So you've gotten on the boat and want to explore the world. Perhaps you even brought a world map with you, and want to see where you're going before you actually get there. It's usually only a world map for the following reason: every land mass fits nicely within the square, never crossing the edges on either axis.
Since everything's placed in the center, the edges of the map serve one of two purposes:
- Loops, where the player can travel to one end of the map and appear roughly on the same X- or Y-coordinate on the other side of the map. Topologically, this would mean the world is shaped roughly like a donut (In geometry, such a shape is referred to as a "Torus"). If it only loops on one axis, it probably looks more like a cylinder or may be banana-shaped. Even so, this is merely part of the game's presentation, and none of these games are ACTUALLY supposed to take place on a toroidal or cylindrical worldnote .
- Insurmountable Waist Height Fences that stretch to infinity, designed to confine the player within the boundaries of the game. These can be invisible, or defined by the game's topography if the "world" only consists of a single country or kingdom.
Seen in almost any video game that uses a world map where the player can freely travel.
Fantasy World Maps also frequently obey the Law Of Cartographical Elegance.
It should be noted that this trope can be blamed on actual maps of earth which also happened to be set up in such a way that the only land masses that actually cross over the edges are Antarctica and the Chukchi Peninsula. Of course, there is good reason for this since it'd be rather inconvenient to read a map that is cut in half but in any case, an acceptable break from reality.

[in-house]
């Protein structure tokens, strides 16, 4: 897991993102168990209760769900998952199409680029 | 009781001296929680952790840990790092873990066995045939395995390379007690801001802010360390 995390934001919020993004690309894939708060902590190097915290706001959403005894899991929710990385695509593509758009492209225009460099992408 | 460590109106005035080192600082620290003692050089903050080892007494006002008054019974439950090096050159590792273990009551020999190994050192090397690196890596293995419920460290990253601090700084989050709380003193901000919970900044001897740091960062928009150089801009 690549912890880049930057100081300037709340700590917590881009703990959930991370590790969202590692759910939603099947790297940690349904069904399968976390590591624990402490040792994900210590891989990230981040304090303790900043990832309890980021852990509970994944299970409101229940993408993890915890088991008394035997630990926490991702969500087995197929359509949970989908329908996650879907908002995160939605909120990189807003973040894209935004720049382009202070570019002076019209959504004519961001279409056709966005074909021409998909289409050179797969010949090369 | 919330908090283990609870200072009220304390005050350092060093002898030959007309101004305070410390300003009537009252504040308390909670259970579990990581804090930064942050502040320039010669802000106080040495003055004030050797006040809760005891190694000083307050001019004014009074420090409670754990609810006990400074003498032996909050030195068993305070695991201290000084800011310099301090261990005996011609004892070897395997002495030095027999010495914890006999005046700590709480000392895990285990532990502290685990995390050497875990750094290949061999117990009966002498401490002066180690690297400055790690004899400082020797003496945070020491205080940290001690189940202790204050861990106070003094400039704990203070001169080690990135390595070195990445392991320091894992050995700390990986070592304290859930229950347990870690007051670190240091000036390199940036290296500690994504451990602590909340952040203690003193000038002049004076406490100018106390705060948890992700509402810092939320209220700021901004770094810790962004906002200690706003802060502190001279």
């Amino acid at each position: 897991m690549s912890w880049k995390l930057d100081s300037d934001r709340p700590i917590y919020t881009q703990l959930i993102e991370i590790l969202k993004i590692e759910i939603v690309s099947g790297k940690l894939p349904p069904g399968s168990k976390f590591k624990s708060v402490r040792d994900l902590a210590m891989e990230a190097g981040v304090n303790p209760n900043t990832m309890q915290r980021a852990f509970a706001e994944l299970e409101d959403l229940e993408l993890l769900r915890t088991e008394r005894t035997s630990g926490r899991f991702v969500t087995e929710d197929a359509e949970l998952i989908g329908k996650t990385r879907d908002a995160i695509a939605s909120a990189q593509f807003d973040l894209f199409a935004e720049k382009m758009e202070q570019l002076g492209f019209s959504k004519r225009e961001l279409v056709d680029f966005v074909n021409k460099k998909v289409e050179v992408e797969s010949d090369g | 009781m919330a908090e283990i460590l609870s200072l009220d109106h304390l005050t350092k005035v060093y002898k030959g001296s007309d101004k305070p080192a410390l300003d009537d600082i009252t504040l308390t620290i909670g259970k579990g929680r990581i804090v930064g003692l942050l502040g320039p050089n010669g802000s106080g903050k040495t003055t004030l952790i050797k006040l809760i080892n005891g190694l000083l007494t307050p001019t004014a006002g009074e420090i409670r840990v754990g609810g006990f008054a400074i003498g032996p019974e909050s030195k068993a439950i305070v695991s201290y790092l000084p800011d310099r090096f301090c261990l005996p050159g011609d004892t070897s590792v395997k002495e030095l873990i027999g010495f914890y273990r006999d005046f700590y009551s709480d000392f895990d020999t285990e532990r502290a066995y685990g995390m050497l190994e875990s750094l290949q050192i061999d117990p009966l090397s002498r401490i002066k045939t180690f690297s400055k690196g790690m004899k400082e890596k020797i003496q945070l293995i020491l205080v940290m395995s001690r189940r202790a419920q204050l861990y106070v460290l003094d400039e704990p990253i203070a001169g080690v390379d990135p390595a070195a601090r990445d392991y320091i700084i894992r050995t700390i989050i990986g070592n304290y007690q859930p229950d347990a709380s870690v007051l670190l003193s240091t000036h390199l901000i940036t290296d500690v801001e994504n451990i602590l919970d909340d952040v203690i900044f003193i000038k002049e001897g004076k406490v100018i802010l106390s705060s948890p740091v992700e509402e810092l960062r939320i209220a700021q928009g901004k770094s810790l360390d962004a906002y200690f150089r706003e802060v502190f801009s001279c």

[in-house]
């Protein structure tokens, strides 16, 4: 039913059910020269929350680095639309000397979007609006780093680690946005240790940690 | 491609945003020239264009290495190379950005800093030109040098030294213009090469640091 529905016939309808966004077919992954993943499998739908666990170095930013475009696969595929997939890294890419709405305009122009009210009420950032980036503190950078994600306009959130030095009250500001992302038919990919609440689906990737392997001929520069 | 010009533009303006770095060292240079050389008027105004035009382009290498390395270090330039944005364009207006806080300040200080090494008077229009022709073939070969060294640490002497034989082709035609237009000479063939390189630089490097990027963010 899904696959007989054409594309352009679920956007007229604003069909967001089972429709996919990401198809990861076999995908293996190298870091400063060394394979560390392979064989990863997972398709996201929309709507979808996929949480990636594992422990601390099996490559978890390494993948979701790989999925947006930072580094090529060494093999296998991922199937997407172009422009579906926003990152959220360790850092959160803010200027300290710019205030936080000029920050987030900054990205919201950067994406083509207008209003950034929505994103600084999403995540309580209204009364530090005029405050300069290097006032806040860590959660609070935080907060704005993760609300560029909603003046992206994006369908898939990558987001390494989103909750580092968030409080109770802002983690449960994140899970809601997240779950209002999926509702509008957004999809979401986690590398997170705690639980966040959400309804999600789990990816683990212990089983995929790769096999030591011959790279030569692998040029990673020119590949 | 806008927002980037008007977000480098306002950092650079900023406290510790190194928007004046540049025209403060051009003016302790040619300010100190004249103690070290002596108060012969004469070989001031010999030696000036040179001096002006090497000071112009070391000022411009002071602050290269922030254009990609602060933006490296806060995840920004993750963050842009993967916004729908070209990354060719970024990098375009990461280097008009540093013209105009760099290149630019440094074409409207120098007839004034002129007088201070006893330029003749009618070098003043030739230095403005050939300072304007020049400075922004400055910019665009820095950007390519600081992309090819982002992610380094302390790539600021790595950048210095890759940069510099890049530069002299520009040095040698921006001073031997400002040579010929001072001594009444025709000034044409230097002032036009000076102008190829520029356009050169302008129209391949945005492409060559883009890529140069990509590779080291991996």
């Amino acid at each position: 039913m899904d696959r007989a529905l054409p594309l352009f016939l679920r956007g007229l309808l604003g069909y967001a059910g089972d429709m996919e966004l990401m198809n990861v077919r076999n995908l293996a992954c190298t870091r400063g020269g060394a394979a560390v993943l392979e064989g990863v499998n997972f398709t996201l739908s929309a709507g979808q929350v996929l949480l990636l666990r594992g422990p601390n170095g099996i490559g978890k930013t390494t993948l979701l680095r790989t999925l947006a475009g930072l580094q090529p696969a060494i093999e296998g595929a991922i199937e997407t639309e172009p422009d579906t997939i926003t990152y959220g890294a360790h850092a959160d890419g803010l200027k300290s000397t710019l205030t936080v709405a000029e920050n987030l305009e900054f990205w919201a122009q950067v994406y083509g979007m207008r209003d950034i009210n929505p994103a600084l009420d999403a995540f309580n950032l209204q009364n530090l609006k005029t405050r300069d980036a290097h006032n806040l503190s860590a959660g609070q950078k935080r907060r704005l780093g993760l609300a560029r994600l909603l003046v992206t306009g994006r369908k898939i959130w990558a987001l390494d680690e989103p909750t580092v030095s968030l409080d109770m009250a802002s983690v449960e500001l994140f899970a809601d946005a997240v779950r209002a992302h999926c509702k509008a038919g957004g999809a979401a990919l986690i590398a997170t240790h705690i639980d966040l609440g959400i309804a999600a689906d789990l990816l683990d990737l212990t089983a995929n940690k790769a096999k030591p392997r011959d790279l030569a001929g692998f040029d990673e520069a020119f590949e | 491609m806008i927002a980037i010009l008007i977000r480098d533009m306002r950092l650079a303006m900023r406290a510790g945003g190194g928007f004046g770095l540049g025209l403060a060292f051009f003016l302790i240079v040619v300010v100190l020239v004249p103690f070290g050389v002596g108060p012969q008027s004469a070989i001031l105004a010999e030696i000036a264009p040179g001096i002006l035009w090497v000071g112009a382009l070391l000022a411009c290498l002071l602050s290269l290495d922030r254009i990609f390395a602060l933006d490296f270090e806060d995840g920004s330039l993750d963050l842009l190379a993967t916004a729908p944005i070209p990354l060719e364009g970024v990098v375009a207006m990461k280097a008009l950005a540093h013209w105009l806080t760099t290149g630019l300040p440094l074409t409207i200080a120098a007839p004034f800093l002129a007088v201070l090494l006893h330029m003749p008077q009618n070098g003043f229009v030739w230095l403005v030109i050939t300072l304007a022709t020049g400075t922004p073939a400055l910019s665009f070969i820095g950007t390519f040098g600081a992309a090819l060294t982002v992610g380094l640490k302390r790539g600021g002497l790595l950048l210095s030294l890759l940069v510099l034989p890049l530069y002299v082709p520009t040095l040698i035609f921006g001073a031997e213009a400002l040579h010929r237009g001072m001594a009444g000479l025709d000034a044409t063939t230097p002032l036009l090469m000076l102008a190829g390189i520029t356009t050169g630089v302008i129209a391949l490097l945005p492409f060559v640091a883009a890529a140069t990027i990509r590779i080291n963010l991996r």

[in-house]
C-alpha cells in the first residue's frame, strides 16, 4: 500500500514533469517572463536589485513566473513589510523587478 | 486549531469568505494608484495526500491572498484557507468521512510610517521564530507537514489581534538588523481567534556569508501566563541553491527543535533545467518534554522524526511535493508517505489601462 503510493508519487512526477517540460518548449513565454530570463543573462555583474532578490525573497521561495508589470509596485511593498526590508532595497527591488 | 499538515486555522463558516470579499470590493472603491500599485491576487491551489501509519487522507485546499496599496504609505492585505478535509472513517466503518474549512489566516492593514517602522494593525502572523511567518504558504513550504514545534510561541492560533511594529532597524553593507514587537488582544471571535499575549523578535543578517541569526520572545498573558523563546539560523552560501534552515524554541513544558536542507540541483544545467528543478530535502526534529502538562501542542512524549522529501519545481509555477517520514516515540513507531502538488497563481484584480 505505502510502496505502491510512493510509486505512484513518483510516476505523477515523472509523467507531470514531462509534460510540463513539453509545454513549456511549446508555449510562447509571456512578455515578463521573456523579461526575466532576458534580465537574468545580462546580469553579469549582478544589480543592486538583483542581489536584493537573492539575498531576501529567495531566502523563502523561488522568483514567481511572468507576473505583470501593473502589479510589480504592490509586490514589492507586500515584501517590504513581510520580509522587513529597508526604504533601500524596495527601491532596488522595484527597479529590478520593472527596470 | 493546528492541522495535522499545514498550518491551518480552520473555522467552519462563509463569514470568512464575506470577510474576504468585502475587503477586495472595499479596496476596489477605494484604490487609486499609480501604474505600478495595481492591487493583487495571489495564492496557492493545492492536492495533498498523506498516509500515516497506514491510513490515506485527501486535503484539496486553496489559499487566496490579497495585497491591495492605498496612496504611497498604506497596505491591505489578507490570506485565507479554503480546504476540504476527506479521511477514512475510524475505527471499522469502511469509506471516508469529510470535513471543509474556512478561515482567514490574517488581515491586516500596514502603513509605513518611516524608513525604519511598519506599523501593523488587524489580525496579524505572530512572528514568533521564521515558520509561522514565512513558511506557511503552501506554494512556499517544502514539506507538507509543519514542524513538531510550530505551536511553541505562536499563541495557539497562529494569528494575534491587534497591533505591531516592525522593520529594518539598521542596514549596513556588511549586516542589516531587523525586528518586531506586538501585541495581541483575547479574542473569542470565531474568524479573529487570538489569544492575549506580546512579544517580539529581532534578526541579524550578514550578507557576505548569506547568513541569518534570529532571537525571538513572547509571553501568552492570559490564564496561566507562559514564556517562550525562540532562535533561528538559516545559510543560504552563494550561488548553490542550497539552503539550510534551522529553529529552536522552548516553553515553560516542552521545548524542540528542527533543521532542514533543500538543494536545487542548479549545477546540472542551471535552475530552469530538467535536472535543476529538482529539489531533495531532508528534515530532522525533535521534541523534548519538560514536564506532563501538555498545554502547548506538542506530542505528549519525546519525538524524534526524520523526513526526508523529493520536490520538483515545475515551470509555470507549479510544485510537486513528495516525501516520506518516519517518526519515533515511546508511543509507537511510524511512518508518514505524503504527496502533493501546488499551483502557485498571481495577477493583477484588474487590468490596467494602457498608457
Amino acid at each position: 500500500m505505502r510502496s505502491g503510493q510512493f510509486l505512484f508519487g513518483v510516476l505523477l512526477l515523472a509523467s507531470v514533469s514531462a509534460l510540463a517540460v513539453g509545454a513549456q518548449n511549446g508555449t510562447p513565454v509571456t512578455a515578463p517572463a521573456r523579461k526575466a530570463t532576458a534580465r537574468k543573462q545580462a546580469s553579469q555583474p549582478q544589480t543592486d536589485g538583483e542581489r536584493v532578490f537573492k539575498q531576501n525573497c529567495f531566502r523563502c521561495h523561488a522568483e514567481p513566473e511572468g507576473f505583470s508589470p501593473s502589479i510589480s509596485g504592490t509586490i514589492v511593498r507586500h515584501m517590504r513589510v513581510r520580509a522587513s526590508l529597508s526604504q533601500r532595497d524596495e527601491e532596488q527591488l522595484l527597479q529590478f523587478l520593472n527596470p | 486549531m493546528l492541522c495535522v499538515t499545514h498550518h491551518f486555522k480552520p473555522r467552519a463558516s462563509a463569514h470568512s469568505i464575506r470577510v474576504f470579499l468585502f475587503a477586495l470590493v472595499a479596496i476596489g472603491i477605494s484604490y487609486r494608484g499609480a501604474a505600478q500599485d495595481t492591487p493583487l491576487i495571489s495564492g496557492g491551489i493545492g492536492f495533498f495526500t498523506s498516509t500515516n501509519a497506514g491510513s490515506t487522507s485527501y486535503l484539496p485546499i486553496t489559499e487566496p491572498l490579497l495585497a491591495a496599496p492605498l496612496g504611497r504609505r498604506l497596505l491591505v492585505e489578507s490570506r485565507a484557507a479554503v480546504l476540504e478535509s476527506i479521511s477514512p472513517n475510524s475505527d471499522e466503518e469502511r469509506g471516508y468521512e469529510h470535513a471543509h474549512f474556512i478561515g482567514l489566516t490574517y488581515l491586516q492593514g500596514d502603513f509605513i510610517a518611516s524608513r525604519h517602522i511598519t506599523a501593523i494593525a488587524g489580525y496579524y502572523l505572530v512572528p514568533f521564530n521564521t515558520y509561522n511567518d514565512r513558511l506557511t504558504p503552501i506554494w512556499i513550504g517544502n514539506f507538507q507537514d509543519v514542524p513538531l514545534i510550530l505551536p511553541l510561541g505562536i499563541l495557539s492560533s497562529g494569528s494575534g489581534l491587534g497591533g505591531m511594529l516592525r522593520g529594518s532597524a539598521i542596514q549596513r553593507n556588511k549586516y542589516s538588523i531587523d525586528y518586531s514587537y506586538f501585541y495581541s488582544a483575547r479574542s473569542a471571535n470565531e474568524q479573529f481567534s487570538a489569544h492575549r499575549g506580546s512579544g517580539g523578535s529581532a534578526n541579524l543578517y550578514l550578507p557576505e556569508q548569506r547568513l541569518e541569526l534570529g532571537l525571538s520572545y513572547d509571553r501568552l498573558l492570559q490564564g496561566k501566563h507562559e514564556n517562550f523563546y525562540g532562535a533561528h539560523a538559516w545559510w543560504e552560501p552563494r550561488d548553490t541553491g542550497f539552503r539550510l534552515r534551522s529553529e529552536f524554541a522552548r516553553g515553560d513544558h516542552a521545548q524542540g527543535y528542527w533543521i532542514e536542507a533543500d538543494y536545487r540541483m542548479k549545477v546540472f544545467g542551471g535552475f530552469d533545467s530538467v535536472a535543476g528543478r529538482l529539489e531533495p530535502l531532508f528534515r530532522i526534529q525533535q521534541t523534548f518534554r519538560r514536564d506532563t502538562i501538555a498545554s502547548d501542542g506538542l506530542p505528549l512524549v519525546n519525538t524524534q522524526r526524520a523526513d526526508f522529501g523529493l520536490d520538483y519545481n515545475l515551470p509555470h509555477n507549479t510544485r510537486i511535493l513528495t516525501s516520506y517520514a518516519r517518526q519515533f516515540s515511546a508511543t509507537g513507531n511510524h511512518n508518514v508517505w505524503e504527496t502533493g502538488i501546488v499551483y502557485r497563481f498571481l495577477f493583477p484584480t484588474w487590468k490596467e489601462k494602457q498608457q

Subtrope of Video Game Geography.
Examples of the Looping World Map
- Also see World Shapes.
- The special stages in Sonic 3 & Knuckles have the topology of a torus, but are displayed as spheres. Spheres much too small to contain the entire level on their surface, to boot. And in all likelihood they're programmed as simple two-dimensional arrays with Wrap Around.
- Present in VVVVVV. Justified, since the whole dimension you are in is in shambles. As a result, it plays with the concept a bit by using the looping capabilities in unusual ways. In the middle is a tower which blocks horizontal progress; one has to loop to get from the left side of the map to the right (and vice versa). The tower, as an autoscrolling level, is actually 6 rooms larger than it seems from the outside. The laboratory section of the game is on the top and bottom parts of the left side of the map.
- The Final Fantasy games. (Except for II, where the map is still a toroid but a land mass actually crosses the edges. And Final Fantasy X where the world map is projected that way, but the airship doesn't fly freely around it.)
- The Ultima games (In some installments. In others, the world literally is flat and rectangular, surrounded on all sides by an ethereal void).
- The Tales Series.
- Skies of Arcadia.
- Chrono Trigger. Worse when during the ending you see the world as a globe under you.
- Most of the Dragon Quest games (see exception below).
- Final Fantasy Adventure is a torus with a land mass that crosses on both edges.
- Justified in Shin Megami Tensei III: Nocturne, where the "Vortex World" is, essentially, the area along the inside of a giant sphere.
- The original game in The Bard's Tale Trilogy. The guide for the second game refers to it as "wraparound magic".
- Terranigma is an especially bad example of wraparound, because the world is supposed to be, y'know, Earth.
Examples of the Insurmountable Waist-Height Fence world map
- The Legend of Zelda: